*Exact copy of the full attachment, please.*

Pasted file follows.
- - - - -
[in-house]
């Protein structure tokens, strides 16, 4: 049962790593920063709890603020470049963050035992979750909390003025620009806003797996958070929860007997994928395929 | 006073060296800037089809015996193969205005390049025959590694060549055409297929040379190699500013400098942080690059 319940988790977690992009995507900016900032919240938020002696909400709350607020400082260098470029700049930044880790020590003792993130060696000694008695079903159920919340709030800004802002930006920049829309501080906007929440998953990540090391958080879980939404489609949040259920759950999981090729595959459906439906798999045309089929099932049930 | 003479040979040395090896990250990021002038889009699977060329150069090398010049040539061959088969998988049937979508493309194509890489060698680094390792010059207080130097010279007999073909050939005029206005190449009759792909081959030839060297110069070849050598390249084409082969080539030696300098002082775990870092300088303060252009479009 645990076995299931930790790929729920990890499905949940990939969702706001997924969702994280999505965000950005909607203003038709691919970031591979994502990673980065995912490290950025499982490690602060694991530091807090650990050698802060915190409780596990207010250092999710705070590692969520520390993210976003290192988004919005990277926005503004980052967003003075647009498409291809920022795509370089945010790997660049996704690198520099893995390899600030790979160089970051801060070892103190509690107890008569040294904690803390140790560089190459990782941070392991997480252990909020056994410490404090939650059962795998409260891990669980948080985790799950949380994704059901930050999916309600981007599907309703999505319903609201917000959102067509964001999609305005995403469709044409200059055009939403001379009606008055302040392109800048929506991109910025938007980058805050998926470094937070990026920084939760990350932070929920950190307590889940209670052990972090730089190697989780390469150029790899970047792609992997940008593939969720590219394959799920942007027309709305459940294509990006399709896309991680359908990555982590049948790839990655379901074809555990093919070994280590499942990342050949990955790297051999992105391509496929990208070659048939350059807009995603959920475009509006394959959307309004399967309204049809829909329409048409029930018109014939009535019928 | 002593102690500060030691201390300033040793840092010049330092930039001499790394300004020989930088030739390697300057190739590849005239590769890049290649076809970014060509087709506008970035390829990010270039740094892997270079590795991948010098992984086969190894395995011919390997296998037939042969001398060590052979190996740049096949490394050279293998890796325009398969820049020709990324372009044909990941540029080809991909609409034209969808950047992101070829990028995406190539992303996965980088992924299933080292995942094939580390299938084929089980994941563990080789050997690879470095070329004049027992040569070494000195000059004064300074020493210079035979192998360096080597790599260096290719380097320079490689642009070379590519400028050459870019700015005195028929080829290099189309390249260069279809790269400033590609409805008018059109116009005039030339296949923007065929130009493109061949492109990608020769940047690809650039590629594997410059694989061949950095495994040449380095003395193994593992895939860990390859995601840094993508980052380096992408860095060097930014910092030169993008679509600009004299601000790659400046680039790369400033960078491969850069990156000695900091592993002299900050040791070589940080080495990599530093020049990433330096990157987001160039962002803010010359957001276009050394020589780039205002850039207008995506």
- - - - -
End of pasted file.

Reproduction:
[in-house]
């Protein structure tokens, strides 16, 4: 049962790593920063709890603020470049963050035992979750909390003025620009806003797996958070929860007997994928395929 | 006073060296800037089809015996193969205005390049025959590694060549055409297929040379190699500013400098942080690059 319940988790977690992009995507900016900032919240938020002696909400709350607020400082260098470029700049930044880790020590003792993130060696000694008695079903159920919340709030800004802002930006920049829309501080906007929440998953990540090391958080879980939404489609949040259920759950999981090729595959459906439906798999045309089929099932049930 | 003479040979040395090896990250990021002038889009699977060329150069090398010049040539061959088969998988049937979508493309194509890489060698680094390792010059207080130097010279007999073909050939005029206005190449009759792909081959030839060297110069070849050598390249084409082969080539030696300098002082775990870092300088303060252009479009 645990076995299931930790790929729920990890499905949940990939969702706001997924969702994280999505965000950005909607203003038709691919970031591979994502990673980065995912490290950025499982490690602060694991530091807090650990050698802060915190409780596990207010250092999710705070590692969520520390993210976003290192988004919005990277926005503004980052967003003075647009498409291809920022795509370089945010790997660049996704690198520099893995390899600030790979160089970051801060070892103190509690107890008569040294904690803390140790560089190459990782941070392991997480252990909020056994410490404090939650059962795998409260891990669980948080985790799950949380994704059901930050999916309600981007599907309703999505319903609201917000959102067509964001999609305005995403469709044409200059055009939403001379009606008055302040392109800048929506991109910025938007980058805050998926470094937070990026920084939760990350932070929920950190307590889940209670052990972090730089190697989780390469150029790899970047792609992997940008593939969720590219394959799920942007027309709305459940294509990006399709896309991680359908990555982590049948790839990655379901074809555990093919070994280590499942990342050949990955790297051999992105391509496929990208070659048939350059807009995603959920475009509006394959959307309004399967309204049809829909329409048409029930018109014939009535019928 | 002593102690500060030691201390300033040793840092010049330092930039001499790394300004020989930088030739390697300057190739590849005239590769890049290649076809970014060509087709506008970035390829990010270039740094892997270079590795991948010098992984086969190894395995011919390997296998037939042969001398060590052979190996740049096949490394050279293998890796325009398969820049020709990324372009044909990941540029080809991909609409034209969808950047992101070829990028995406190539992303996965980088992924299933080292995942094939580390299938084929089980994941563990080789050997690879470095070329004049027992040569070494000195000059004064300074020493210079035979192998360096080597790599260096290719380097320079490689642009070379590519400028050459870019700015005195028929080829290099189309390249260069279809790269400033590609409805008018059109116009005039030339296949923007065929130009493109061949492109990608020769940047690809650039590629594997410059694989061949950095495994040449380095003395193994593992895939860990390859995601840094993508980052380096992408860095060097930014910092030169993008679509600009004299601000790659400046680039790369400033960078491969850069990156000695900091592993002299900050040791070589940080080495990599530093020049990433330096990157987001160039962002803010010359957001276009050394020589780039205002850039207008995506």